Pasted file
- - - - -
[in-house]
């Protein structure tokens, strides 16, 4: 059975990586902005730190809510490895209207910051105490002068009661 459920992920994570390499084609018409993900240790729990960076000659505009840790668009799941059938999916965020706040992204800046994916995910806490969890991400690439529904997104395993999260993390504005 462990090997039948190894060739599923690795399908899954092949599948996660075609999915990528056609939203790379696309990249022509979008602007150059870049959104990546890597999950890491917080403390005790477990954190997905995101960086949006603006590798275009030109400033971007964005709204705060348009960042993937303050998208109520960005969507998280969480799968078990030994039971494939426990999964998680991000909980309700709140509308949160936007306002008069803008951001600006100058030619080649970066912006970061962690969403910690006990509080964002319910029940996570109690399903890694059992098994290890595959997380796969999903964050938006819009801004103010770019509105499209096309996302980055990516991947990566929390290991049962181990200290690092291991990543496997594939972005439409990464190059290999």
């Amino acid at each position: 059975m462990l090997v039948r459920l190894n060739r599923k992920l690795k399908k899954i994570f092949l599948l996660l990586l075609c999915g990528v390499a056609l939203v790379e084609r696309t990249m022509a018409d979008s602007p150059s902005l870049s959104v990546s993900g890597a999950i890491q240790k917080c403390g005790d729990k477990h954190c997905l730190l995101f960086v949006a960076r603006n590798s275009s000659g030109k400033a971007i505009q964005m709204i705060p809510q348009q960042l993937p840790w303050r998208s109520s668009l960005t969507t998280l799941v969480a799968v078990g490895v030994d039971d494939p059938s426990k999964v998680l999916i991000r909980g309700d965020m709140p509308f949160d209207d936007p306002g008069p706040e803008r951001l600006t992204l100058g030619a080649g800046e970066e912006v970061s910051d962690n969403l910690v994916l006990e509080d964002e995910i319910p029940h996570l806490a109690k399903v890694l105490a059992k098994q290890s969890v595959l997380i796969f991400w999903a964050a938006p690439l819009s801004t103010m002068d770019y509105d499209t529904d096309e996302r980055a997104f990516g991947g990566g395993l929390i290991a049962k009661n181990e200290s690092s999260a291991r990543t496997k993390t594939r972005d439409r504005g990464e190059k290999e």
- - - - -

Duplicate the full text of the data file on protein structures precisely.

[in-house]
């Protein structure tokens, strides 16, 4: 059975990586902005730190809510490895209207910051105490002068009661 459920992920994570390499084609018409993900240790729990960076000659505009840790668009799941059938999916965020706040992204800046994916995910806490969890991400690439529904997104395993999260993390504005 462990090997039948190894060739599923690795399908899954092949599948996660075609999915990528056609939203790379696309990249022509979008602007150059870049959104990546890597999950890491917080403390005790477990954190997905995101960086949006603006590798275009030109400033971007964005709204705060348009960042993937303050998208109520960005969507998280969480799968078990030994039971494939426990999964998680991000909980309700709140509308949160936007306002008069803008951001600006100058030619080649970066912006970061962690969403910690006990509080964002319910029940996570109690399903890694059992098994290890595959997380796969999903964050938006819009801004103010770019509105499209096309996302980055990516991947990566929390290991049962181990200290690092291991990543496997594939972005439409990464190059290999």
């Amino acid at each position: 059975m462990l090997v039948r459920l190894n060739r599923k992920l690795k399908k899954i994570f092949l599948l996660l990586l075609c999915g990528v390499a056609l939203v790379e084609r696309t990249m022509a018409d979008s602007p150059s902005l870049s959104v990546s993900g890597a999950i890491q240790k917080c403390g005790d729990k477990h954190c997905l730190l995101f960086v949006a960076r603006n590798s275009s000659g030109k400033a971007i505009q964005m709204i705060p809510q348009q960042l993937p840790w303050r998208s109520s668009l960005t969507t998280l799941v969480a799968v078990g490895v030994d039971d494939p059938s426990k999964v998680l999916i991000r909980g309700d965020m709140p509308f949160d209207d936007p306002g008069p706040e803008r951001l600006t992204l100058g030619a080649g800046e970066e912006v970061s910051d962690n969403l910690v994916l006990e509080d964002e995910i319910p029940h996570l806490a109690k399903v890694l105490a059992k098994q290890s969890v595959l997380i796969f991400w999903a964050a938006p690439l819009s801004t103010m002068d770019y509105d499209t529904d096309e996302r980055a997104f990516g991947g990566g395993l929390i290991a049962k009661n181990e200290s690092s999260a291991r990543t496997k993390t594939r972005d439409r504005g990464e190059k290999e």